As the number of cyber attacks increases, firms are increasingly at risk of a breach. Law firms hold a mass of valuable client data and funds, all of which make them a very attractive target for criminals. And it isn’t just cyber-crime that can result in data being lost or compromised. There’s the risk of physical damage to servers, lost equipment that’s not adequately protected and we’ve even heard of a situation where a junior member of staff deleted the case management server.
The reality is, at some point, your firm will be subject to a data breach – if you haven’t been already. Beyond the initial loss of data and funds, there is the risk of fines and the reputational damage which can be significant. Therefore, the plans and policies you have in place to protect your data are essential to your chances of recovery.
When looking at your breach recovery, you need to ask the following questions:
How long can you afford to be offline?
What is the cost of downtime per hour?
Can you roll back the clock?
How much data/work will be lost?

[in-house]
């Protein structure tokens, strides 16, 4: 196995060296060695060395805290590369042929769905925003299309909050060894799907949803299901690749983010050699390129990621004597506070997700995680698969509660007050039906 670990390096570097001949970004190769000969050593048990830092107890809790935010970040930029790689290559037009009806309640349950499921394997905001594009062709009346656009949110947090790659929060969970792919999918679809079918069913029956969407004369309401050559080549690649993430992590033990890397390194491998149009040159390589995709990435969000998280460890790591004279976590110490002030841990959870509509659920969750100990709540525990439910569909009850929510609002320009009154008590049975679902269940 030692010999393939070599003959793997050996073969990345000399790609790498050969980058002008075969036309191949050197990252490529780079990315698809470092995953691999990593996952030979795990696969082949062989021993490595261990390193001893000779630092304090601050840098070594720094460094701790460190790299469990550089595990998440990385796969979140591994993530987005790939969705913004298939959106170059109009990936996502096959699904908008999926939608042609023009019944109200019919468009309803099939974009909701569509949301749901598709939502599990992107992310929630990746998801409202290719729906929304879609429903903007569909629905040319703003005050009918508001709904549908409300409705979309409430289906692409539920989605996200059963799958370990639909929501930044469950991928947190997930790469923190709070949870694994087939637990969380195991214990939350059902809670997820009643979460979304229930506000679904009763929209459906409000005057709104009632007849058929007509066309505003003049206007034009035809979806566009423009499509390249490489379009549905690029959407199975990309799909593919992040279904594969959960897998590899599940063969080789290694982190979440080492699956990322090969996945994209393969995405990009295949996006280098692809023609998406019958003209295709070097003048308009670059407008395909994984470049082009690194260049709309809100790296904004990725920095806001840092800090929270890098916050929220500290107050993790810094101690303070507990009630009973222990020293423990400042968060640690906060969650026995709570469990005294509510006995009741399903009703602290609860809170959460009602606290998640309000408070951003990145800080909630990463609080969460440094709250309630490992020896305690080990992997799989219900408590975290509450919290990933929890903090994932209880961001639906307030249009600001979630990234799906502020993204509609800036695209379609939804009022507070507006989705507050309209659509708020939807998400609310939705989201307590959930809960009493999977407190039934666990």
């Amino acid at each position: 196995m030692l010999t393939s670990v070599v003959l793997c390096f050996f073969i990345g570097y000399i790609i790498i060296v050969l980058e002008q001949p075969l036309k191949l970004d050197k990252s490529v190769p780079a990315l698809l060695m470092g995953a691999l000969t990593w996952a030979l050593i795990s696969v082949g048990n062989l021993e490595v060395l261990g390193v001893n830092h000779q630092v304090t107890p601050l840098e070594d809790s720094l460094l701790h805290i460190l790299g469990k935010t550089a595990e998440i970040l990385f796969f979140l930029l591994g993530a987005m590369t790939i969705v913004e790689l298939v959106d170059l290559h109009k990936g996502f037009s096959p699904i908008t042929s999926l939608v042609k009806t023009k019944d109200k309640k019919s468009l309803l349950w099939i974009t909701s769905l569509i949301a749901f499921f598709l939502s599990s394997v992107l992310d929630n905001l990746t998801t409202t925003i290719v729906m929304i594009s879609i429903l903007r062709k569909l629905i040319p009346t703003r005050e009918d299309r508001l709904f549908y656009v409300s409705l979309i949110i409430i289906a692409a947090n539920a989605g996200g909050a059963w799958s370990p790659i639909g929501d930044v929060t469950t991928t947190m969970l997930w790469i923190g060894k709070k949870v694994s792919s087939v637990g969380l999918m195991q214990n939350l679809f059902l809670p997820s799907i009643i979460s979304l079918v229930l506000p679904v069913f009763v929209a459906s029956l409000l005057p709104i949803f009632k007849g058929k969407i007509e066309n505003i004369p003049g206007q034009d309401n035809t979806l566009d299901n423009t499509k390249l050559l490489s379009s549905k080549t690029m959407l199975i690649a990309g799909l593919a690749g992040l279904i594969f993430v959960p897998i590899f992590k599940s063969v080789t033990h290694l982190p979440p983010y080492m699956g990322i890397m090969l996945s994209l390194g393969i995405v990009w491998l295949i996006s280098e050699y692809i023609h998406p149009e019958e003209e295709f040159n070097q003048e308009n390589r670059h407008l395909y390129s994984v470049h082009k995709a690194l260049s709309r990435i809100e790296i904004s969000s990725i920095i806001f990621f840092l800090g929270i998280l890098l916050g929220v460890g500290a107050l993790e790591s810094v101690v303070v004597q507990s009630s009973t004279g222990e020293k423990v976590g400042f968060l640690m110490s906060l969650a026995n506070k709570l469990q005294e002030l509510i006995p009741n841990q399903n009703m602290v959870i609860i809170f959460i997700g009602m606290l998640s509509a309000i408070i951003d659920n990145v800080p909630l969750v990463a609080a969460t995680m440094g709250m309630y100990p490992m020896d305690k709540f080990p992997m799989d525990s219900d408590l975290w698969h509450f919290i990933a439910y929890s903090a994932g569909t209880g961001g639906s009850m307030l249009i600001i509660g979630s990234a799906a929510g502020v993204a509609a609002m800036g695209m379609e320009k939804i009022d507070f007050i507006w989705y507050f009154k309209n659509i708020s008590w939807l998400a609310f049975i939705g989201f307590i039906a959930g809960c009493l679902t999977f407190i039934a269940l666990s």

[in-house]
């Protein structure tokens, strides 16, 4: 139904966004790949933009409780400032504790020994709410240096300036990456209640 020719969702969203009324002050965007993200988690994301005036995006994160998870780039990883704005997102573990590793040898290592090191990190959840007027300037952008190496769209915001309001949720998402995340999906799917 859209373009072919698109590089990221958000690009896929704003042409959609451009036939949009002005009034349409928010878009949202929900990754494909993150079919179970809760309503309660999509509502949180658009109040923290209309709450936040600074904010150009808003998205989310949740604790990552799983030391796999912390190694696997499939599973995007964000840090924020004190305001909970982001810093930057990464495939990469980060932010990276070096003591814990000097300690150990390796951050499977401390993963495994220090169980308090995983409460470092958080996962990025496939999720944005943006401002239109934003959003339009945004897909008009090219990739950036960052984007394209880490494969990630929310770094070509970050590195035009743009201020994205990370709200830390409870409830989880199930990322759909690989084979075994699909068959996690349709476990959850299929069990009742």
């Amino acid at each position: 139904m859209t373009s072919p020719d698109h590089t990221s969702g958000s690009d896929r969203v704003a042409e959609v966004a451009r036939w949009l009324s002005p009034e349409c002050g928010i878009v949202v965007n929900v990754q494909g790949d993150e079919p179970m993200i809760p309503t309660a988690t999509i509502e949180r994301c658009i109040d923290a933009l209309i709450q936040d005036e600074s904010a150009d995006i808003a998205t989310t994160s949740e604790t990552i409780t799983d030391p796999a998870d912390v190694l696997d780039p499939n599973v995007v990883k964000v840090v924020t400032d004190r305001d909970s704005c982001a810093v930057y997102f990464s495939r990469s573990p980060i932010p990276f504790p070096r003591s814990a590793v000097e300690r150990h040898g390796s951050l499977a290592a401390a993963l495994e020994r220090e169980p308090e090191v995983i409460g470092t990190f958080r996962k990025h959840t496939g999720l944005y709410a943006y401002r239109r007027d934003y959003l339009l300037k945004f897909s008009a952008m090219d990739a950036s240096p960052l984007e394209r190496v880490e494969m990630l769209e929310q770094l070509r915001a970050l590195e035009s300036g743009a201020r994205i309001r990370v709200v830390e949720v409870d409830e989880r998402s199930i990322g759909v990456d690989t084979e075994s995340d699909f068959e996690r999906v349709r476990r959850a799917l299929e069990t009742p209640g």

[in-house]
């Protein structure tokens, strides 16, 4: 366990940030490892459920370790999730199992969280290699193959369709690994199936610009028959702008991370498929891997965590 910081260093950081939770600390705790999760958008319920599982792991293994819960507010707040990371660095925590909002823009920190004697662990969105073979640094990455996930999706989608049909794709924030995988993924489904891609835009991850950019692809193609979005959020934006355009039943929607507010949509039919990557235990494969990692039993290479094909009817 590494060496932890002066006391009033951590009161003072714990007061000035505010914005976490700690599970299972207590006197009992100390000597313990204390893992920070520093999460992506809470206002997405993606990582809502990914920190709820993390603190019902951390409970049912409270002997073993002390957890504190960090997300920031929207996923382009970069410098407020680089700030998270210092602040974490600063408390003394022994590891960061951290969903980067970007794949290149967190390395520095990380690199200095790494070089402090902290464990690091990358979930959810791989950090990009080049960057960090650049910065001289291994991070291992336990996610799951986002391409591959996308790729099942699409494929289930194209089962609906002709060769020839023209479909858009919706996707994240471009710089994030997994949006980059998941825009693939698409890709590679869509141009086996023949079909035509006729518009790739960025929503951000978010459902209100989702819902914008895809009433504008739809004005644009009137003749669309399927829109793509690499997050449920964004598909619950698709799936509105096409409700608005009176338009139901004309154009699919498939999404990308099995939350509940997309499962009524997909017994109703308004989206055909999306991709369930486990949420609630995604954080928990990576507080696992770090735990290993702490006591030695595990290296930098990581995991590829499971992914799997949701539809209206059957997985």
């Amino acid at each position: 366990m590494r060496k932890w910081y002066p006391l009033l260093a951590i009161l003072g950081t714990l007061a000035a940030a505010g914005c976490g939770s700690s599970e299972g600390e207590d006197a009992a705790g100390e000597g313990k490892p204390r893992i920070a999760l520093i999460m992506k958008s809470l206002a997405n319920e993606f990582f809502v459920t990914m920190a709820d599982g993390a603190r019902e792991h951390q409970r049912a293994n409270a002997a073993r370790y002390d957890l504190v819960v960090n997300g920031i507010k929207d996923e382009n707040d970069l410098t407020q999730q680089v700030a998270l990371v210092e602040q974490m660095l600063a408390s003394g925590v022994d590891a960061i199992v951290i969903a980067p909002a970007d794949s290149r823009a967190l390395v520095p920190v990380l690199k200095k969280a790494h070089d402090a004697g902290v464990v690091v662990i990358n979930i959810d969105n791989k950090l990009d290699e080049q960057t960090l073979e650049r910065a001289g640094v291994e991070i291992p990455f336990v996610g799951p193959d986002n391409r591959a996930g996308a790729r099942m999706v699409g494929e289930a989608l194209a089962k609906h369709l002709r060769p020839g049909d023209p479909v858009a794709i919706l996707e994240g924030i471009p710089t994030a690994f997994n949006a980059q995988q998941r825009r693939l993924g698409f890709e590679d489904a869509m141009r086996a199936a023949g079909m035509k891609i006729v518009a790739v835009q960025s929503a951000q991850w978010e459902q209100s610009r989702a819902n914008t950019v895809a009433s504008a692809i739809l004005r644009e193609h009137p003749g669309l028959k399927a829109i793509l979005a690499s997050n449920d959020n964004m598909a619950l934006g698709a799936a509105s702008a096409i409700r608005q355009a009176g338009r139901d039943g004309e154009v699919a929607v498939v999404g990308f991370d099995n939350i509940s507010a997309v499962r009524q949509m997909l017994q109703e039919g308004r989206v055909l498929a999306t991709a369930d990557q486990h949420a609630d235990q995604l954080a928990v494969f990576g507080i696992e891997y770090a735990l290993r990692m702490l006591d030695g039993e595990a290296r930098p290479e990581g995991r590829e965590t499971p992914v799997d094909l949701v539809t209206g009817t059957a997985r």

How do you action the roll back?
Has this been proven through testing?
If you can’t answer these questions, then check with your IT Department to be reassured that they have the answers and that these meet your firm’s expectations and needs. It’s vital to also test plans, to make sure that the plans and policies you have in place are fit for a real-life scenario.
When it comes to testing your plan, here are our recommendations:
• Test for ‘worst case scenario’
o An annual, all server shut down, should be the minimum test you undertake.
o A half-hearted test will not satisfy the above and it should not satisfy the business – always test for the worst case scenario.
• Include a representative test group
o Junior and senior staff should be included in testing the firm’s resilience to disruption
o Ensure the test is realistic to build confidence in your business and in your staff.
• Measure how quickly law firms return to ‘business as usual’ – and adapt if necessary
o Test how well you meet your Recovery Time Objective (RTO) – the amount of time lost that your business can potentially sustain.
o When disaster strikes, being able to easily open and find crucial documents can make the difference between a few hours in lost fees or days, as well as keeping reputations intact.
Having strong policies and plans in place isn’t just about protecting you from the ‘what if’ and it isn’t something that firms should take lightly. Increasingly, panels and clients are asking for evidence of the plans you have in place and asking firms to demonstrate their ability to prevent and recover from data breaches. Good disaster recovery provision has been a real differentiator for firms and our customers have testified to the advantage this has provided over their competition.